Empty Any Water
When water freezes into ice, it expands. This is bad news for your RV pipes. If you have left any water in these pipes, it can expand so much that it bursts the pipes.
Before the cold sets in, drain the pipes in your RV. This way, your pipes won’t burst and your RV will be ready for you when the next summer comes.
Remove the Battery
Your RV’s battery can drain when it’s in cold weather for a long amount of time. To avoid surprises, you may want to drain your battery before winter sets in. You can then keep it warm in an indoor location.
If you want to keep it charged, you can attach it to a battery maintainer. Just make sure not to overcharge your battery or let it die. Doing so can permanently damage your battery’s capacity.
Protect Your Tires
The rubber in tires can become brittle in the cold. Tire covers can prevent this from happening. Buy them and put them on your tires if you’re going to store your vehicle in a cold place for the winter.
Tires can flatten if they stand in the same spot for too long. If you have the time, try to move your RV around once in a while. Doing so should keep your tires inflated until you need them again.
If you can’t do this, consider removing your vehicle’s tires and storing them in a safe place. You can then keep your RV up on blocks for the entire winter.
Secure the Seals
Moisture is another common enemy of RVs. When water invades your RV, it can get into the upholstery, wood, and other aspects of the home section of your vehicle. Once it’s there, it can cause mold to grow.
For this reason, autumn is one of the best times for repairing RV roofs. Look at your RV roof and make sure that everything is sealed up tightly. You should also check the seals on the windows and around the door.
Another good method is to leave a bag of moisture absorbent in your RV while it’s in storage. This will guarantee that no moisture will harm your RV.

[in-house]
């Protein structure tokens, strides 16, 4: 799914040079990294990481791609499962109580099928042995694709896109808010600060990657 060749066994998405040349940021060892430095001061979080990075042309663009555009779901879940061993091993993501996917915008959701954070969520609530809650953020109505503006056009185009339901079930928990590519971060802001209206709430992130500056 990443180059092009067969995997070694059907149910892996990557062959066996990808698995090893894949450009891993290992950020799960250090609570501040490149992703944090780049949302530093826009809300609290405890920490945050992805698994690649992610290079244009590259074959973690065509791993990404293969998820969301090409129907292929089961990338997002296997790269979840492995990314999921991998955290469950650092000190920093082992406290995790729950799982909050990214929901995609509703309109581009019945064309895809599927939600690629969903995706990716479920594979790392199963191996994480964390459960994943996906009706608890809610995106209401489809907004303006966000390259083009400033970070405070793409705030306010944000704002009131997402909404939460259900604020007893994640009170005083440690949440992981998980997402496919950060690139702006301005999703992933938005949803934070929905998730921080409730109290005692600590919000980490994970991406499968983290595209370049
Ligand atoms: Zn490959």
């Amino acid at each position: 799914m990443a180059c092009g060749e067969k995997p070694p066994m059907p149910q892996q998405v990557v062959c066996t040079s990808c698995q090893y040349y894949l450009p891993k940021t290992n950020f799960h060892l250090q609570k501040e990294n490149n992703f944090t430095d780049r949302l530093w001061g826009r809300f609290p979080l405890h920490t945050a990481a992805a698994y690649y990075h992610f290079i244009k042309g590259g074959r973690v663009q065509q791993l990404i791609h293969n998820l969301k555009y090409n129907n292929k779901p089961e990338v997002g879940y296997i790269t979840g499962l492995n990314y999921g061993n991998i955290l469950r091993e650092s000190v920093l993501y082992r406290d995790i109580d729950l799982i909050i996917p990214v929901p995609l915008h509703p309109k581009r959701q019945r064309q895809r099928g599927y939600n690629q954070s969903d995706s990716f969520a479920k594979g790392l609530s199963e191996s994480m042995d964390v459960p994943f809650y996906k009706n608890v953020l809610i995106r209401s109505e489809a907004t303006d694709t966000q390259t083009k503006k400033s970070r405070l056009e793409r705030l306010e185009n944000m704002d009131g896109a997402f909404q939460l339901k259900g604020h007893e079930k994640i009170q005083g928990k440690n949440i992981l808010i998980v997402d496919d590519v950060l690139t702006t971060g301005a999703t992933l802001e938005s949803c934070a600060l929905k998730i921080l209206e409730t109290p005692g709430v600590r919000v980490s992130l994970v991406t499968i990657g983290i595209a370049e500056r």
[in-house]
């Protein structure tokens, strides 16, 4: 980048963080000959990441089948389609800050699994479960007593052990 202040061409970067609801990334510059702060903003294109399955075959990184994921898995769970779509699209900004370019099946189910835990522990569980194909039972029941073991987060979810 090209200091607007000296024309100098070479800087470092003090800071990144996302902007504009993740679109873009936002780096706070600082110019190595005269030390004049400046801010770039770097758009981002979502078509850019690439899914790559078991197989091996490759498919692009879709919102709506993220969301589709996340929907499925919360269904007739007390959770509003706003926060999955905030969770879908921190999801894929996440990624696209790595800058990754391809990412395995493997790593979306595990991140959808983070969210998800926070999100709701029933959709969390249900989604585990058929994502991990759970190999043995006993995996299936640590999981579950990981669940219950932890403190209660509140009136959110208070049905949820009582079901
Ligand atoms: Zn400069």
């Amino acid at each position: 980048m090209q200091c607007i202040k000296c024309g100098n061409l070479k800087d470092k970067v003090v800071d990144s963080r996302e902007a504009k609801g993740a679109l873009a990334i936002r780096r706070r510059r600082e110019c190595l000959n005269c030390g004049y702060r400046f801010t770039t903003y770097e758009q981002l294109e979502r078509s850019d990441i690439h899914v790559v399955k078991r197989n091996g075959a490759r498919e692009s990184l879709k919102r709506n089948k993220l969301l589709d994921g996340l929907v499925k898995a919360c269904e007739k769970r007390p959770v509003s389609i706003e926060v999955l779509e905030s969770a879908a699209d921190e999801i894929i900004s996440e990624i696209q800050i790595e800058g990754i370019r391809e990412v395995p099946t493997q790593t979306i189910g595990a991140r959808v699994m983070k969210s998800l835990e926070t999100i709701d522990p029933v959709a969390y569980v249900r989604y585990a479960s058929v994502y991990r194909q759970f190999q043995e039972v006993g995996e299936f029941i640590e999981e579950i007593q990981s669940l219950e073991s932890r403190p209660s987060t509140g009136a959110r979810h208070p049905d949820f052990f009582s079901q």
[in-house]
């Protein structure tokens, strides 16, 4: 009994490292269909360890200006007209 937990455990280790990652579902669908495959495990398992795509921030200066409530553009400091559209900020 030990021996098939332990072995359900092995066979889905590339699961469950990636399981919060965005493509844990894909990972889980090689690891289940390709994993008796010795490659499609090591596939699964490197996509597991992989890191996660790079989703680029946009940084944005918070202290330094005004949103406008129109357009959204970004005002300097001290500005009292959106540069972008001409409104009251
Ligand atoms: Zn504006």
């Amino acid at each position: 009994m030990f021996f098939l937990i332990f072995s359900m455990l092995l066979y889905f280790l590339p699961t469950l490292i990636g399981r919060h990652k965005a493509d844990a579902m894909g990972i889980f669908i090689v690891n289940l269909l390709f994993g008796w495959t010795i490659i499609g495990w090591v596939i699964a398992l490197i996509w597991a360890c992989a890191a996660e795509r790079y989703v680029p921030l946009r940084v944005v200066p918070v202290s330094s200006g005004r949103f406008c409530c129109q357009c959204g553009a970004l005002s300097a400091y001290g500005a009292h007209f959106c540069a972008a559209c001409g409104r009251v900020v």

5. Ignoring RV Limits
RVs from reputable manufacturers can be long-lasting and powerful machines. But they still have limits. You can only carry so much in your RV, and your RV can only pass under certain low-hanging tunnels.
You need to pay attention to these limits. If you don’t, you can end up having to pay costly RV maintenance costs.
You probably know that your RV has height limits. You may not consider that your RV also has height and length limits. Keeping them fresh in your mind will prevent you from driving your RV into places where it shouldn’t go.
Collect your RVs clearance limits from your user manual. Then keep these numbers where you can always see them. For example, you can keep them on your dashboard.
But remember that you can add to your RVs clearance limits. If you add an AC, solar panels, satellite dish, etc. to your RV, add the size of these items to your clearance limits. You don’t want to spend so much money on these items and have them fly off on the highway.
Some apps will help you avoid low clearance hazards. Consider getting one of these for your phone or other device.
RVs can be tough, but they can only handle so much weight. It’s never a good idea to overload your RV with too much cargo. This can be dangerous.
In addition, having an overweight vehicle can get you in trouble with your insurance. You won’t receive compensation if your vehicle is overweight during an accident. You can also receive a hefty fine.
Look in your RVs owner’s manual and locate your Gross Vehicle Weight Rating or GVWR. This consists of the weight of your RV’s cargo and the travel trailer.
You can learn if your RV weighs more than your GVWR by visiting a scale at truck stops. Leep in mind that you’ll need to pay a small fee to get this done.
Avoid Other Errors With RV Maintenance and Care
Your RV is your home away from home. If it breaks down, you could find yourself in the middle of nowhere without a place to stay. You need to treat your RV well.
If you want to learn more about some errors with RV maintenance and other RV car tips, check out our other articles. We have plenty of other articles about travel on our site.